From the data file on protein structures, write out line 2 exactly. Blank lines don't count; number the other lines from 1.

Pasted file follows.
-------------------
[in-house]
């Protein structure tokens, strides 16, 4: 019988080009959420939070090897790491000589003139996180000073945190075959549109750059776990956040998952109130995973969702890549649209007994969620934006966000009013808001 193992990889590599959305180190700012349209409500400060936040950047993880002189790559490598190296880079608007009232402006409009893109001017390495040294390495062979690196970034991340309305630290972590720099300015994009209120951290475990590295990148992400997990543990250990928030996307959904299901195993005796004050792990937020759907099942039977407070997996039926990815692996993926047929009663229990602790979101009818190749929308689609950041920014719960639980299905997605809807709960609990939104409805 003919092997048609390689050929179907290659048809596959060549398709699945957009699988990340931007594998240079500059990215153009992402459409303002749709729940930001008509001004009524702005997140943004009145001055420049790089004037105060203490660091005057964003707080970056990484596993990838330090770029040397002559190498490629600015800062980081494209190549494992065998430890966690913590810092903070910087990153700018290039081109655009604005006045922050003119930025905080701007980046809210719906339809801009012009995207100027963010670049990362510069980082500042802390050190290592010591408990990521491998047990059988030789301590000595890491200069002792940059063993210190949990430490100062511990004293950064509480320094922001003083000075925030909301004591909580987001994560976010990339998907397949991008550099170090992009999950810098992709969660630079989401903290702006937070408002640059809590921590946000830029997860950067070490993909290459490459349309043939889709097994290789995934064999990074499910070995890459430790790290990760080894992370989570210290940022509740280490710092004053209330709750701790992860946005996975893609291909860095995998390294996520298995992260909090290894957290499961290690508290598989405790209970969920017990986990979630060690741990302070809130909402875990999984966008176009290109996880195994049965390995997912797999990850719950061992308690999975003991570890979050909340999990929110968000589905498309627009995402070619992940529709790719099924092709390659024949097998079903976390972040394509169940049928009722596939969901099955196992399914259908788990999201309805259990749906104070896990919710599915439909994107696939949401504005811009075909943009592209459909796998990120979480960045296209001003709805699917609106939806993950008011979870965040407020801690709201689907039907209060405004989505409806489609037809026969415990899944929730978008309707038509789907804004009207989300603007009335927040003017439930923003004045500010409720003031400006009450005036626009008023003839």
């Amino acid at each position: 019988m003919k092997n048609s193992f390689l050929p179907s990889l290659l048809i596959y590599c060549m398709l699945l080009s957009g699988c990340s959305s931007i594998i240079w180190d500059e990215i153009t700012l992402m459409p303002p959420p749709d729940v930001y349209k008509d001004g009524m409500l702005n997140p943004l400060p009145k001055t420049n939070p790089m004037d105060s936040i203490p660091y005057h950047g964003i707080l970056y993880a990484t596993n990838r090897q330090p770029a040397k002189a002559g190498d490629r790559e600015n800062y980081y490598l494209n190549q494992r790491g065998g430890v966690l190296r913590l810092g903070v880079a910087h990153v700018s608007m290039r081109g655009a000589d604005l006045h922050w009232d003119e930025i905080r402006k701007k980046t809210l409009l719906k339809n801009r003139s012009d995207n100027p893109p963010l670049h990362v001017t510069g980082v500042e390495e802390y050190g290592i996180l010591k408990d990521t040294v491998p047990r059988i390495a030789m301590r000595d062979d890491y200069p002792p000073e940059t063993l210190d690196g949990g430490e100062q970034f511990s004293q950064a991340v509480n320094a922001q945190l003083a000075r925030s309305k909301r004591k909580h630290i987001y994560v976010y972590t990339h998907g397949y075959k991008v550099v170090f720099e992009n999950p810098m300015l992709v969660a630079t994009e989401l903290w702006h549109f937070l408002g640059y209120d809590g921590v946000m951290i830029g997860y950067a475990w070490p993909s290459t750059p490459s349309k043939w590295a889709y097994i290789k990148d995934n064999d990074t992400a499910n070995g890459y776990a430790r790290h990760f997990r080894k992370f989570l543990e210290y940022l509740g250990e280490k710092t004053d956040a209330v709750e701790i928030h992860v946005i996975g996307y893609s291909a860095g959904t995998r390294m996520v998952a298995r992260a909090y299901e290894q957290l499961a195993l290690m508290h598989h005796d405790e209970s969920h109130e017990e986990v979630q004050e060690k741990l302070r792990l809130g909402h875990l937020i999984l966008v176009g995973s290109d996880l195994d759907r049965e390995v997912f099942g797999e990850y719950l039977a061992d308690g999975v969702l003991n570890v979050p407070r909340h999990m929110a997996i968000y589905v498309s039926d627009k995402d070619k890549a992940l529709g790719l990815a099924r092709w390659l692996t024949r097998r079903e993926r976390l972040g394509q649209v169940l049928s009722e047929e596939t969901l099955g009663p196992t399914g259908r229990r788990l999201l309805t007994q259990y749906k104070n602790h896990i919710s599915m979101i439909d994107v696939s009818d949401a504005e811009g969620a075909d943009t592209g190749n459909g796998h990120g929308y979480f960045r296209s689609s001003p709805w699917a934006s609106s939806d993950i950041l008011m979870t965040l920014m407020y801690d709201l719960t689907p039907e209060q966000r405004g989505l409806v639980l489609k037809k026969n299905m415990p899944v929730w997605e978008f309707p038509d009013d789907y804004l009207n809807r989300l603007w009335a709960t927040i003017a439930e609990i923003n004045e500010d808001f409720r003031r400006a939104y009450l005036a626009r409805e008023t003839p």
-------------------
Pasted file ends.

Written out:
């Protein structure tokens, strides 16, 4: 019988080009959420939070090897790491000589003139996180000073945190075959549109750059776990956040998952109130995973969702890549649209007994969620934006966000009013808001 193992990889590599959305180190700012349209409500400060936040950047993880002189790559490598190296880079608007009232402006409009893109001017390495040294390495062979690196970034991340309305630290972590720099300015994009209120951290475990590295990148992400997990543990250990928030996307959904299901195993005796004050792990937020759907099942039977407070997996039926990815692996993926047929009663229990602790979101009818190749929308689609950041920014719960639980299905997605809807709960609990939104409805 003919092997048609390689050929179907290659048809596959060549398709699945957009699988990340931007594998240079500059990215153009992402459409303002749709729940930001008509001004009524702005997140943004009145001055420049790089004037105060203490660091005057964003707080970056990484596993990838330090770029040397002559190498490629600015800062980081494209190549494992065998430890966690913590810092903070910087990153700018290039081109655009604005006045922050003119930025905080701007980046809210719906339809801009012009995207100027963010670049990362510069980082500042802390050190290592010591408990990521491998047990059988030789301590000595890491200069002792940059063993210190949990430490100062511990004293950064509480320094922001003083000075925030909301004591909580987001994560976010990339998907397949991008550099170090992009999950810098992709969660630079989401903290702006937070408002640059809590921590946000830029997860950067070490993909290459490459349309043939889709097994290789995934064999990074499910070995890459430790790290990760080894992370989570210290940022509740280490710092004053209330709750701790992860946005996975893609291909860095995998390294996520298995992260909090290894957290499961290690508290598989405790209970969920017990986990979630060690741990302070809130909402875990999984966008176009290109996880195994049965390995997912797999990850719950061992308690999975003991570890979050909340999990929110968000589905498309627009995402070619992940529709790719099924092709390659024949097998079903976390972040394509169940049928009722596939969901099955196992399914259908788990999201309805259990749906104070896990919710599915439909994107696939949401504005811009075909943009592209459909796998990120979480960045296209001003709805699917609106939806993950008011979870965040407020801690709201689907039907209060405004989505409806489609037809026969415990899944929730978008309707038509789907804004009207989300603007009335927040003017439930923003004045500010409720003031400006009450005036626009008023003839």